Let’s run a few calculations by starting with a radius of 46.5 billion light years and see how many iterations are required to revert back to a radius about one meter. One light year is about 9.4605284E+15 meters. I put this data in an Excel worksheet and ran the numbers. The results are below. The first column is the iteration count, a count of halvings, while the second column begins with the radius of our observable universe. To reduce round off errors, the upper section of the table uses a radius expressed in light years starting with 46.5 billion. When the radius gets down to about one light year at iteration 36, the radius of our universe (in the table) shifts from light years to meters.

After looking that those results, I put the RMS difference of the CMB in our current universe into a third column. For each halving of the radius, I multiplied the temperature by 8 per Charles’ law.

At iteration 36 the radius of our known universe would have been on the order of 1.3 light years and the RMS temperature differences would have been 6.08472E+26. This is where the table shifts from light years to meters for the radius.

At the 90th iteration the radius is reduced to bit smaller than one meter and the temperature difference is 3.5571E+75. That’s the RMS difference between the coolest and the hottest points. That is not the temperature of our universe when it was that size, but the difference between the coolest and hottest. The extreme coolest will differ from the extreme hottest by much more.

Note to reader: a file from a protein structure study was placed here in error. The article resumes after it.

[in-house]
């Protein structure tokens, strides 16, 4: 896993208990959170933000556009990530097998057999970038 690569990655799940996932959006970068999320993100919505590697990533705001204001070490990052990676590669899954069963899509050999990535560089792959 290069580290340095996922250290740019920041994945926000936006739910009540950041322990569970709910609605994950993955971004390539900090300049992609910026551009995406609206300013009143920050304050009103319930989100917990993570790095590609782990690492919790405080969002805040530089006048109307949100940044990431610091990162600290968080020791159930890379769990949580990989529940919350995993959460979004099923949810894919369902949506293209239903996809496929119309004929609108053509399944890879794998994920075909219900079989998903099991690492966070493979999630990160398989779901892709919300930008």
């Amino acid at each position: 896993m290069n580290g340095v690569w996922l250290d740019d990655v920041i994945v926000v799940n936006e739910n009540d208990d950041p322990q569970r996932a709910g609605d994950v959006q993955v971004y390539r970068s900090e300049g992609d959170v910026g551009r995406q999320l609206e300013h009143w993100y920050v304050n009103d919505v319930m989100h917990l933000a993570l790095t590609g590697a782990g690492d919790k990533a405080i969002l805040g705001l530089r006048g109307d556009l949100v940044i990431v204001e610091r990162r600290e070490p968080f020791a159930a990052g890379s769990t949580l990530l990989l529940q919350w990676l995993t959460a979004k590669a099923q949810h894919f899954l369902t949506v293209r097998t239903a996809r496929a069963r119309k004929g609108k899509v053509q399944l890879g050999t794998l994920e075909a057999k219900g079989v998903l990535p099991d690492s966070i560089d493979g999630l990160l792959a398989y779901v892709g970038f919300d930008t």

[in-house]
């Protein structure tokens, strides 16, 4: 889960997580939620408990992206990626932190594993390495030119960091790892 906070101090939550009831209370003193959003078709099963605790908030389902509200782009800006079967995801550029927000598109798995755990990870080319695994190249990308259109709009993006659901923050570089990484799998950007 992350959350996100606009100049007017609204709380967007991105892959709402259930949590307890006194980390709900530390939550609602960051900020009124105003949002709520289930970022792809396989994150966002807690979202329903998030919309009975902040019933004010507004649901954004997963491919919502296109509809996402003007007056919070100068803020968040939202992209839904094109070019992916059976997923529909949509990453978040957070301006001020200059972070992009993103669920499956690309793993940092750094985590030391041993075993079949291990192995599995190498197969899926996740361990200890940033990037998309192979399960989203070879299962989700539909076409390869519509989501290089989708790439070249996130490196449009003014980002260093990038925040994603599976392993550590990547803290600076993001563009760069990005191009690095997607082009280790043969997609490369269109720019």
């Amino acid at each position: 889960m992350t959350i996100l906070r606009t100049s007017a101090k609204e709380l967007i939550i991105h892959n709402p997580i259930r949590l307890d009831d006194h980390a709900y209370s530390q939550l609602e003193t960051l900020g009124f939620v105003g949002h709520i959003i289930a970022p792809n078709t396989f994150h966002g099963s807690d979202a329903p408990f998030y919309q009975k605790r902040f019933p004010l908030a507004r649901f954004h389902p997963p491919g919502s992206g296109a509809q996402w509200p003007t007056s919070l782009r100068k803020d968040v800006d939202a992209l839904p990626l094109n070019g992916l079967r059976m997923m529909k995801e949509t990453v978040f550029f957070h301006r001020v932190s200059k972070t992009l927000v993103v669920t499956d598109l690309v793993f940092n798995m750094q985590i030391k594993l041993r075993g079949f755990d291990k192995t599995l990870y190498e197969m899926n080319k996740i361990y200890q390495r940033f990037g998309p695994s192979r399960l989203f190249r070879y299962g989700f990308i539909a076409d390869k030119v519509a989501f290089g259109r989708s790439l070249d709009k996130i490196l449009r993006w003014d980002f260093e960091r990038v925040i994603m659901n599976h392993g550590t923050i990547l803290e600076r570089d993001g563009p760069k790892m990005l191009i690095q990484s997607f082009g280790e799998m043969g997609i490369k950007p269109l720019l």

After that I added a fourth column for the temperature. Beginning with 2.725 K the calculations end with a temperature of 6.46212E+80 K. Much more than just hot.

I interpret this as indicating that the early universe not homogeneous. Run the numbers yourself and see what you get.

Code:

```
Iteration Size in Temperature degrees K
light years in K difference
1 4.6500E+10 0.000015 2.725
2 2.3250E+10 0.00012 21.8
3 1.1625E+10 0.00096 174.4
4 5.8125E+09 0.00768 1395.2
5 2.9063E+09 0.06144 11161.6
6 1.4531E+09 0.49152 89292.8
7 7.2656E+08 3.93216 714342.4
8 3.6328E+08 31.45728 5714739.2
9 1.8164E+08 251.65824 4757139.2
10 9.0820E+07 2013.26592 365743308.8
11 4.5410E+07 16106.12736 2925946470
12 2.2705E+07 128849.0189 23407571763
13 1.1353E+07 1030792.151 1.87261E+11
14 5.6763E+06 8246337.208 1.49808E+12
15 2.8381E+06 65970697.67 1.19847E+13
16 1419067.383 527765581.3 9.58774E+13
17 709533.6914 4222124651 7.67019E+14
18 354766.8457 33776997205 6.13615E+15